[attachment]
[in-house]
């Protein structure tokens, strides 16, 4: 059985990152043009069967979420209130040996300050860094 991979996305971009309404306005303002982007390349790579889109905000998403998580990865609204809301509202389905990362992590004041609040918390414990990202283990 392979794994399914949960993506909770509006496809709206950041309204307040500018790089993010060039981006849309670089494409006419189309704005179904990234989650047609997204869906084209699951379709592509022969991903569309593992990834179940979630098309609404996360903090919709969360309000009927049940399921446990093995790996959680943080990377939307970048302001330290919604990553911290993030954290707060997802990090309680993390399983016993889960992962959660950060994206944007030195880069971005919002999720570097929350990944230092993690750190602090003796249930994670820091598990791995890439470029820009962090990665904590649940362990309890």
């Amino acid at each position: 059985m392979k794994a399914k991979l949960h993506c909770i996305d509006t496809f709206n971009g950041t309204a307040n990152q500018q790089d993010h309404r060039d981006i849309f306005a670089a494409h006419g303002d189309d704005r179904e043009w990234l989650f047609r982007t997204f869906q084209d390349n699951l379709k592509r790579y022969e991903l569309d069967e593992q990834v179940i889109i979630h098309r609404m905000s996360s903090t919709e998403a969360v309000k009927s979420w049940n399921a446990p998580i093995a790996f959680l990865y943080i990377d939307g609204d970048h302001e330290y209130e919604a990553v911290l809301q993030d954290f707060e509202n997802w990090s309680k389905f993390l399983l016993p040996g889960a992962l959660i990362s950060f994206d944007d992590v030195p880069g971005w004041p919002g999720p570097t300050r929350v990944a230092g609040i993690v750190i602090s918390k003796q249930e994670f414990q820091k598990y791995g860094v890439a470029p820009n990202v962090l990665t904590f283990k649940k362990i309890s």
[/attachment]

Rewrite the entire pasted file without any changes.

[in-house]
């Protein structure tokens, strides 16, 4: 059985990152043009069967979420209130040996300050860094 991979996305971009309404306005303002982007390349790579889109905000998403998580990865609204809301509202389905990362992590004041609040918390414990990202283990 392979794994399914949960993506909770509006496809709206950041309204307040500018790089993010060039981006849309670089494409006419189309704005179904990234989650047609997204869906084209699951379709592509022969991903569309593992990834179940979630098309609404996360903090919709969360309000009927049940399921446990093995790996959680943080990377939307970048302001330290919604990553911290993030954290707060997802990090309680993390399983016993889960992962959660950060994206944007030195880069971005919002999720570097929350990944230092993690750190602090003796249930994670820091598990791995890439470029820009962090990665904590649940362990309890």
């Amino acid at each position: 059985m392979k794994a399914k991979l949960h993506c909770i996305d509006t496809f709206n971009g950041t309204a307040n990152q500018q790089d993010h309404r060039d981006i849309f306005a670089a494409h006419g303002d189309d704005r179904e043009w990234l989650f047609r982007t997204f869906q084209d390349n699951l379709k592509r790579y022969e991903l569309d069967e593992q990834v179940i889109i979630h098309r609404m905000s996360s903090t919709e998403a969360v309000k009927s979420w049940n399921a446990p998580i093995a790996f959680l990865y943080i990377d939307g609204d970048h302001e330290y209130e919604a990553v911290l809301q993030d954290f707060e509202n997802w990090s309680k389905f993390l399983l016993p040996g889960a992962l959660i990362s950060f994206d944007d992590v030195p880069g971005w004041p919002g999720p570097t300050r929350v990944a230092g609040i993690v750190i602090s918390k003796q249930e994670f414990q820091k598990y791995g860094v890439a470029p820009n990202v962090l990665t904590f283990k649940k362990i309890s």